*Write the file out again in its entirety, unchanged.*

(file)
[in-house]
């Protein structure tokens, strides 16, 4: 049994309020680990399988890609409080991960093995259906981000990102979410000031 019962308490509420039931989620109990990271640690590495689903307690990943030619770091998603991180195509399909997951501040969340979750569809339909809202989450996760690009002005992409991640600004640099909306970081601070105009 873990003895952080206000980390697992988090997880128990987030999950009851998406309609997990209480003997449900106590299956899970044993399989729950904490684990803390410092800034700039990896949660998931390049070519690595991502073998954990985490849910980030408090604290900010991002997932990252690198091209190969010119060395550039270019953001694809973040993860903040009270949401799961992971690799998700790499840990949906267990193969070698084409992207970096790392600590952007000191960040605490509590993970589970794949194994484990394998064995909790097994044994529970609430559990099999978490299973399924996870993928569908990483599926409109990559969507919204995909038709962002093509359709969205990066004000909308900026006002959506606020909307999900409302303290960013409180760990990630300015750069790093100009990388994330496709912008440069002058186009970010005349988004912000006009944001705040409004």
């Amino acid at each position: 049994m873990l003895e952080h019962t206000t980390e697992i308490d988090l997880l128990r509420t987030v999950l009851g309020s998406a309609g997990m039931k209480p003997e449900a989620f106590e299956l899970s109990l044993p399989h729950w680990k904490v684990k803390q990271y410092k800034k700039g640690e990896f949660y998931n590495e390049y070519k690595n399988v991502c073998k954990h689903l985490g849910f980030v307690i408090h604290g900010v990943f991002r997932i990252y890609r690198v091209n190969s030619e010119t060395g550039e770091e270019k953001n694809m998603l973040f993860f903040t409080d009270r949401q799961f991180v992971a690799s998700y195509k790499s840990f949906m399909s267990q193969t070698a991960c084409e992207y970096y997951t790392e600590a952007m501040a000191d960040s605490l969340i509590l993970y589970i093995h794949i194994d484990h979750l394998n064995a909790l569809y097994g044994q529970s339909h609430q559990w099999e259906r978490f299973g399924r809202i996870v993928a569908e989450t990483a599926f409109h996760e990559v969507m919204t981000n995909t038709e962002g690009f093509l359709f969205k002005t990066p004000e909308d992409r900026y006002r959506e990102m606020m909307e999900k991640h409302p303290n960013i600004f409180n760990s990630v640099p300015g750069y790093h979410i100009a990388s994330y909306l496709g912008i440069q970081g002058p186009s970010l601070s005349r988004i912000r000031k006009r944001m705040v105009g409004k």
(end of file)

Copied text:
[in-house]
């Protein structure tokens, strides 16, 4: 049994309020680990399988890609409080991960093995259906981000990102979410000031 019962308490509420039931989620109990990271640690590495689903307690990943030619770091998603991180195509399909997951501040969340979750569809339909809202989450996760690009002005992409991640600004640099909306970081601070105009 873990003895952080206000980390697992988090997880128990987030999950009851998406309609997990209480003997449900106590299956899970044993399989729950904490684990803390410092800034700039990896949660998931390049070519690595991502073998954990985490849910980030408090604290900010991002997932990252690198091209190969010119060395550039270019953001694809973040993860903040009270949401799961992971690799998700790499840990949906267990193969070698084409992207970096790392600590952007000191960040605490509590993970589970794949194994484990394998064995909790097994044994529970609430559990099999978490299973399924996870993928569908990483599926409109990559969507919204995909038709962002093509359709969205990066004000909308900026006002959506606020909307999900409302303290960013409180760990990630300015750069790093100009990388994330496709912008440069002058186009970010005349988004912000006009944001705040409004």
């Amino acid at each position: 049994m873990l003895e952080h019962t206000t980390e697992i308490d988090l997880l128990r509420t987030v999950l009851g309020s998406a309609g997990m039931k209480p003997e449900a989620f106590e299956l899970s109990l044993p399989h729950w680990k904490v684990k803390q990271y410092k800034k700039g640690e990896f949660y998931n590495e390049y070519k690595n399988v991502c073998k954990h689903l985490g849910f980030v307690i408090h604290g900010v990943f991002r997932i990252y890609r690198v091209n190969s030619e010119t060395g550039e770091e270019k953001n694809m998603l973040f993860f903040t409080d009270r949401q799961f991180v992971a690799s998700y195509k790499s840990f949906m399909s267990q193969t070698a991960c084409e992207y970096y997951t790392e600590a952007m501040a000191d960040s605490l969340i509590l993970y589970i093995h794949i194994d484990h979750l394998n064995a909790l569809y097994g044994q529970s339909h609430q559990w099999e259906r978490f299973g399924r809202i996870v993928a569908e989450t990483a599926f409109h996760e990559v969507m919204t981000n995909t038709e962002g690009f093509l359709f969205k002005t990066p004000e909308d992409r900026y006002r959506e990102m606020m909307e999900k991640h409302p303290n960013i600004f409180n760990s990630v640099p300015g750069y790093h979410i100009a990388s994330y909306l496709g912008i440069q970081g002058p186009s970010l601070s005349r988004i912000r000031k006009r944001m705040v105009g409004k």